• Vol. 31 No. 4, 509–515
  • 15 July 2002

Problems Related to Epidural Analgesia for Postoperative Pain Control

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ABSTRACT

Introduction: Epidural analgesia provides excellent analgesia after major surgery but it is not without adverse effects. This retrospective study aims to evaluate the efficacy of analgesia and the problems commonly encountered postoperatively.

Materials and Methods: Elective surgical patients who had epidural catheters inserted perioperatively intended for postoperative analgesia over a 1-year period were studied. Anaesthetic charts and daily records of patient evaluation by the Acute Pain Service (APS) for pain relief, side effects and their subsequent management were analysed.

Results: A total of 471 patients had epidural catheters inserted for postoperative analgesia. Ninety per cent of patients received continuous local anaesthetic infusion (75% ropivacaine and 15% bupivacaine) and 10% received intermittent morphine boluses. There were few serious complications but 60% of patients required one or more interventions by the APS, mainly for inadequate analgesia. One-third of patients had their epidural analgesia terminated prematurely due to inadequate analgesia (14.2%), shortage of beds in the high-dependency unit (14%) and other complications. Only 19% of patients had no reported adverse effects.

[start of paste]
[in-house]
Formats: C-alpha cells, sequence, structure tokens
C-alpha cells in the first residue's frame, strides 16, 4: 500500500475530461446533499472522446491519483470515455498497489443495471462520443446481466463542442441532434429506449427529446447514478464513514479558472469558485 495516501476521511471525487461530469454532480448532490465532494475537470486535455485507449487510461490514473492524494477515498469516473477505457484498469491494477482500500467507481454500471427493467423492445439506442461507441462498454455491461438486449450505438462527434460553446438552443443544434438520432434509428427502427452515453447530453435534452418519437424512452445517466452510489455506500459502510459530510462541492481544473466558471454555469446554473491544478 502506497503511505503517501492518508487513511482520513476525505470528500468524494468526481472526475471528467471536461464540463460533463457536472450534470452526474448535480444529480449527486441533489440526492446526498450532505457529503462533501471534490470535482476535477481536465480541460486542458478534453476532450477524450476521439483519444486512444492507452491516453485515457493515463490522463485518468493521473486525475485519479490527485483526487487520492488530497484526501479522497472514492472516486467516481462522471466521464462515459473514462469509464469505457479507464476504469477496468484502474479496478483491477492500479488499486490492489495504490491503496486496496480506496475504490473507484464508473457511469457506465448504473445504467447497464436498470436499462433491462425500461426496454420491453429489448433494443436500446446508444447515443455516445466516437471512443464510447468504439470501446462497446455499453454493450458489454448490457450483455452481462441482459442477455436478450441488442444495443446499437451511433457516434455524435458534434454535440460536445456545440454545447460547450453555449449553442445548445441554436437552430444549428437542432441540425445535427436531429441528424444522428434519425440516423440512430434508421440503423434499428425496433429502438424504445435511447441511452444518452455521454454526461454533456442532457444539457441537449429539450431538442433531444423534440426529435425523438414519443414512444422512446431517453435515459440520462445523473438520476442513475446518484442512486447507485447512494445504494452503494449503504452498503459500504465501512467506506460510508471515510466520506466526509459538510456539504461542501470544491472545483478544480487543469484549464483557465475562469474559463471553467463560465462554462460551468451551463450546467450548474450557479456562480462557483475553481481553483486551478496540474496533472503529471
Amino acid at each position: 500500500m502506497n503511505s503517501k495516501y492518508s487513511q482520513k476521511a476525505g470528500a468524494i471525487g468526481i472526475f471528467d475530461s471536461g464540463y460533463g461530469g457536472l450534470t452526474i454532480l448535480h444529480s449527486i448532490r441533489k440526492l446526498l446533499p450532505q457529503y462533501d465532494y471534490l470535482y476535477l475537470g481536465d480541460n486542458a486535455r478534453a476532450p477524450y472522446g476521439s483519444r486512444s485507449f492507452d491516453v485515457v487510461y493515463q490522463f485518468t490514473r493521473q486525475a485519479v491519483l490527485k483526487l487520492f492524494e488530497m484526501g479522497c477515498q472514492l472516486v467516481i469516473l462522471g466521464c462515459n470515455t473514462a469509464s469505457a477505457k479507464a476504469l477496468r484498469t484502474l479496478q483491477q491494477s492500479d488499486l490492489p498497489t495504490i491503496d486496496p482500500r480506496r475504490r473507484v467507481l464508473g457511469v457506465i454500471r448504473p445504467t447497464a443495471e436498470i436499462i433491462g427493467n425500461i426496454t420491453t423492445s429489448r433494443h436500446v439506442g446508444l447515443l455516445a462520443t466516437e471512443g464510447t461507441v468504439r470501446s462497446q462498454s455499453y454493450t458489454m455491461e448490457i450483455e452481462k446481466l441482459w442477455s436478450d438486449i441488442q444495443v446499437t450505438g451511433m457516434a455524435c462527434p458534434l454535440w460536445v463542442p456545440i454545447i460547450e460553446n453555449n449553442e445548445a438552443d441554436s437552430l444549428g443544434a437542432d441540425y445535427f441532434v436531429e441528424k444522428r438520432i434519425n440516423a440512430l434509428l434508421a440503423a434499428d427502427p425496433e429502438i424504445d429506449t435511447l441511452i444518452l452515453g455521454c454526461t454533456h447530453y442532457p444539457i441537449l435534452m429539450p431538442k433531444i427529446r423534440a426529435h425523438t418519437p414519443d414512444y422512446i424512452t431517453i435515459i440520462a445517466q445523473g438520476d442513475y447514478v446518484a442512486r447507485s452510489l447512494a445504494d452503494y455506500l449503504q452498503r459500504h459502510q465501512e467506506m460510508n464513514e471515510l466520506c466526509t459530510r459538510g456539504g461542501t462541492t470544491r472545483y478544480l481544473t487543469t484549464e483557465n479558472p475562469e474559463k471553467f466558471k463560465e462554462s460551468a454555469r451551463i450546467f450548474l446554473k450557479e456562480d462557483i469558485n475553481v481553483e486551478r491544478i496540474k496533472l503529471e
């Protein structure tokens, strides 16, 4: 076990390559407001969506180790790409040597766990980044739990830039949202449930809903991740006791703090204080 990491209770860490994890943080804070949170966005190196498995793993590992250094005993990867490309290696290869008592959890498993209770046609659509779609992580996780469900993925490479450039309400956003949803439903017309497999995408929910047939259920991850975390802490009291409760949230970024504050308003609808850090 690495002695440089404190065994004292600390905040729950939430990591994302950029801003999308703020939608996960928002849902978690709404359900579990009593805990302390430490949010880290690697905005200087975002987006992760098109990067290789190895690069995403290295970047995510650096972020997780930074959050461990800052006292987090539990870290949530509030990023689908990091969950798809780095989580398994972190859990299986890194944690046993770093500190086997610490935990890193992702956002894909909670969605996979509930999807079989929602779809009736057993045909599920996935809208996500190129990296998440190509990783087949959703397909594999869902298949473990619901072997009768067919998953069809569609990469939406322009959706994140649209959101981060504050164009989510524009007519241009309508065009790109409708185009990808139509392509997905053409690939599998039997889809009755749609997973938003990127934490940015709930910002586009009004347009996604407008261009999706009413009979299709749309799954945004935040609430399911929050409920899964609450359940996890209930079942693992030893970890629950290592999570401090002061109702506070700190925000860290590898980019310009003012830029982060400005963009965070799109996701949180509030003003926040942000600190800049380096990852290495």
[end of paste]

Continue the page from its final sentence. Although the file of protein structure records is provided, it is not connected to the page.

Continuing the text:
Conclusion: Although the incidence of serious complications was low, there was a high incidence of minor adverse effects especially during the first 48 hours. This emphasises the importance of close monitoring during the early postoperative period and the APS in the management of side effects, especially inadequate analgesia.


Epidural analgesia has been shown to provide excellent pain relief following thoracotomy, abdominal and other surgery. Studies have shown improvement in specific variables with epidural analgesia; and effective postoperative pain relief is a prerequisite to attain improved postoperative outcome.

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